Florida education news: Arts education, diversity, corruption and more
IMPACT FEES: Hernando School Board members are examining whether the district can afford to cut them.
SAVE THE ARTS: Palm Beach district leaders will meet with community arts activists to talk about what happened to the district's art education master plan, the Palm Beach Daily News reports.
FIGHTING MAD: Cooper City mounts an opposition to Broward's plans to bus nearly 200 middle school students to a school outside the city, the Miami Herald reports.
GROWING DIVERSITY: Lake County students now are 40 percent minorities, the Orlando Sentinel reports.
KEEP IN TOUCH: Ousted Broward board member Beverly Gallagher frequently texted an FBI agent who posed as a developer but was investigating her during the months leading to her arrest, the Sun-Sentinel reports.
NOT ALL-SEEING: Security cameras at one Collier high school don't get full coverage, and can't help a girl prove or disprove that she was raped on campus, the Naples Daily News reports.
GRASSROOTS: The Palm Beach Post dissects the planning that went into parents' attack of the district's hated new curriculum plan, which now has been scaled back.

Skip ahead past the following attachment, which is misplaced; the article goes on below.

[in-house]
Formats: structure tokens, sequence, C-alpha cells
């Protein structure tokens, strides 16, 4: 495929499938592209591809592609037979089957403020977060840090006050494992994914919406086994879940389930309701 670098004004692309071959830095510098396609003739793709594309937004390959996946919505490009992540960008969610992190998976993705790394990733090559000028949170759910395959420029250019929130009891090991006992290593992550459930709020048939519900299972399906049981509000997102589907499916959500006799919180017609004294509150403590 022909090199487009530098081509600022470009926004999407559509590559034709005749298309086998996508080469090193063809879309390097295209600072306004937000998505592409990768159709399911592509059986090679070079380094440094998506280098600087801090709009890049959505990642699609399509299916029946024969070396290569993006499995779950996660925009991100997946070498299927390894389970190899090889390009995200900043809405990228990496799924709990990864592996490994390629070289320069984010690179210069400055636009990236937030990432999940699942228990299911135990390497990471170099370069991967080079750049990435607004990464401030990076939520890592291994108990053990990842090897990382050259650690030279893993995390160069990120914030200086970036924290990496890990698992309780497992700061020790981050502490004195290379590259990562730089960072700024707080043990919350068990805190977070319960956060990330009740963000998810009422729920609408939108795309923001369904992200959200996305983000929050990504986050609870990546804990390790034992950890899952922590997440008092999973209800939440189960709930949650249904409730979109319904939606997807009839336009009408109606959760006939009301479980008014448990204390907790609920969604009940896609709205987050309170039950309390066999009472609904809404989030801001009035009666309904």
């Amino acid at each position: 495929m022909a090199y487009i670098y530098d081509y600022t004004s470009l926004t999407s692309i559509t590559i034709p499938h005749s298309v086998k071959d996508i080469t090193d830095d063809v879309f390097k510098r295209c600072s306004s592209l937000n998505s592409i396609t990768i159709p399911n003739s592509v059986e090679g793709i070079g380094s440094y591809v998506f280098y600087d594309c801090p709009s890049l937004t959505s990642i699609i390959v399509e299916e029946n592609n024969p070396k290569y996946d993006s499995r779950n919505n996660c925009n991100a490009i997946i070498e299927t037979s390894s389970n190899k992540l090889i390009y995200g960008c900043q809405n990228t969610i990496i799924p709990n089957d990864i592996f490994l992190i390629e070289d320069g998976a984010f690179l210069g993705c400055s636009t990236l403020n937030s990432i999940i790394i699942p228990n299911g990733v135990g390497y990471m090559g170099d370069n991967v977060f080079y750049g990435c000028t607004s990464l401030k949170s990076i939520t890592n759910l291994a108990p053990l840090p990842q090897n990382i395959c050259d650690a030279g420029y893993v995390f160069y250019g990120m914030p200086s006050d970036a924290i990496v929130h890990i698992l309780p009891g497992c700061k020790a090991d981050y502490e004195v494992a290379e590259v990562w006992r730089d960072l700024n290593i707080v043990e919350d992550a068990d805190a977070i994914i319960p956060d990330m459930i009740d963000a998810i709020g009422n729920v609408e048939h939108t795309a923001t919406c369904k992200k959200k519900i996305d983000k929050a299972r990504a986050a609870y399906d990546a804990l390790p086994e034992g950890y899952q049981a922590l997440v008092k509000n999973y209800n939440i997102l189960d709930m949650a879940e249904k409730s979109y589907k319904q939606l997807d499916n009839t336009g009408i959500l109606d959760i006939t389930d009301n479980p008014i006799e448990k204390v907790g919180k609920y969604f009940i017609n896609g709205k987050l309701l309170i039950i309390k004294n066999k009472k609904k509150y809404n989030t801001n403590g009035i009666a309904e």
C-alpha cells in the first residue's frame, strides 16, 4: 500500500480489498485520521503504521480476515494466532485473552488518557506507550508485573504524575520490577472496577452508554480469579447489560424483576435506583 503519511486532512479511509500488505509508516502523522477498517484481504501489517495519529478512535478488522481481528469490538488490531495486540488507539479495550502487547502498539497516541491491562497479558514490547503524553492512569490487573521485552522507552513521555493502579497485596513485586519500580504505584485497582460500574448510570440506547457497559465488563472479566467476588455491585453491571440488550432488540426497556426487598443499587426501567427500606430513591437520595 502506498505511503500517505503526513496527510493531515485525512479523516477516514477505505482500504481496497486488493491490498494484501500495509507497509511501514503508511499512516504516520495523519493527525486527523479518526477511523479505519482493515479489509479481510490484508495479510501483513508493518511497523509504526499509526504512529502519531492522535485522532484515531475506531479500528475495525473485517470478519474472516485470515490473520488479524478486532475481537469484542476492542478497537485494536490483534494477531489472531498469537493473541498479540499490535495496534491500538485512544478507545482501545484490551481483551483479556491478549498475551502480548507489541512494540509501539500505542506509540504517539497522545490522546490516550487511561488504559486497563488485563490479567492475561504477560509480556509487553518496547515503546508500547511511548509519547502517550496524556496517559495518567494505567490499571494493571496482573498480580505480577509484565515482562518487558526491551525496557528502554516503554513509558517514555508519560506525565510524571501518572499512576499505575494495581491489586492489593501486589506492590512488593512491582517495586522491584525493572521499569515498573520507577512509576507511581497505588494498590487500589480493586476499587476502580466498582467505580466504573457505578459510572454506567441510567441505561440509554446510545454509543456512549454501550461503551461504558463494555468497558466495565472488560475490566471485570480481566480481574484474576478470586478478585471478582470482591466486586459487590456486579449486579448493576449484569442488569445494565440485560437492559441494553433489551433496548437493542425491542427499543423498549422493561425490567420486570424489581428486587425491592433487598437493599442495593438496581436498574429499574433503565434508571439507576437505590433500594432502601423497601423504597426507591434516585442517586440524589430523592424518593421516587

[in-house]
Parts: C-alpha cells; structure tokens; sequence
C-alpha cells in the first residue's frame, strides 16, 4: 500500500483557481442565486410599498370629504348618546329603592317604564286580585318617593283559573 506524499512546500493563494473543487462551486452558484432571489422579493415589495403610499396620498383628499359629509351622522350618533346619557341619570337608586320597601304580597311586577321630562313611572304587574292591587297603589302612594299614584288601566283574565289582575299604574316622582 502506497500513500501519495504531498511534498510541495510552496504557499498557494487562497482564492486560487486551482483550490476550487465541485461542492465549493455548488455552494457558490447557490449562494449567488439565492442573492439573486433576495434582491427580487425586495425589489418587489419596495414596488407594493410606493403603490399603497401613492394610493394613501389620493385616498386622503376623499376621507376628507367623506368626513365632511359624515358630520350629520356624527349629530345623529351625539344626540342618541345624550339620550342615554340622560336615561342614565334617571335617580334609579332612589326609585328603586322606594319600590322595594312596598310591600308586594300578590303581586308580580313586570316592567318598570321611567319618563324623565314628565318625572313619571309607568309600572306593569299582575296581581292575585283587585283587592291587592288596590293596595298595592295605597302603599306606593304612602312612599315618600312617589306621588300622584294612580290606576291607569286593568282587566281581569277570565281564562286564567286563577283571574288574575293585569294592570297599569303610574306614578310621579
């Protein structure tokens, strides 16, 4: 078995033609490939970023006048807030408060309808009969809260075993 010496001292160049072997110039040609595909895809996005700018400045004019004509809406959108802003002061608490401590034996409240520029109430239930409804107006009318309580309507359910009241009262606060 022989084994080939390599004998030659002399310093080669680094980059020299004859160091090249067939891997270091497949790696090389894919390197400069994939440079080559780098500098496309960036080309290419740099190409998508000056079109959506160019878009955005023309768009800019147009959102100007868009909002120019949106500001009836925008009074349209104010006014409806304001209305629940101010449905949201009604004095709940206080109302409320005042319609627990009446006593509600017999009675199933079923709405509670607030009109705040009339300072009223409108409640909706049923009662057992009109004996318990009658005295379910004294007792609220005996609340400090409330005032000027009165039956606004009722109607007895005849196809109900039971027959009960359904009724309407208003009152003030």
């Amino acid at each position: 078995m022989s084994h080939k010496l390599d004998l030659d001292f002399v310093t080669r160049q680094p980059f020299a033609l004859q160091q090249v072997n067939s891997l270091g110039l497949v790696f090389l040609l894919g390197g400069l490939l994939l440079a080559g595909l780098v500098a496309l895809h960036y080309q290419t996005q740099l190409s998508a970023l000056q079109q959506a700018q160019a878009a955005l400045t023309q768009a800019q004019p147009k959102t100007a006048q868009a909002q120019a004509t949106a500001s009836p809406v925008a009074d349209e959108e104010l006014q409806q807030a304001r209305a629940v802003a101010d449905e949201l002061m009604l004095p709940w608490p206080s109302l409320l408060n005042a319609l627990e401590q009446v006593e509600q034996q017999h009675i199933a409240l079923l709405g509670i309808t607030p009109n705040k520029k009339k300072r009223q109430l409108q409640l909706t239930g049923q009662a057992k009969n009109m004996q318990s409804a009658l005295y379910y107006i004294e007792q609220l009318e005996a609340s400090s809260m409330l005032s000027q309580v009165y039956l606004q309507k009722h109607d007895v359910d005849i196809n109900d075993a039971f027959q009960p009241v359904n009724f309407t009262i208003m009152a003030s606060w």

GUARANTEED: Brevard Community College promises students that if a course appears in its class schedule, it will be offered regardless of how many students enroll, Florida Today reports.
STILL PRAYING: Students have picked up where administrators left off in Santa Rosa's battle over prayer at school and school-related events, the Northwest Florida Daily News reports. (Be sure to check out the several related stories in this series.)
SETTING GOALS: Polk will reexamine its strategic plan for improving high school graduation, the Lakeland Ledger reports.
FALLING SHORT: Orange schools have missed the mark in achieving some of the requirements in the district's desegregation order, the Orlando Sentinel reports.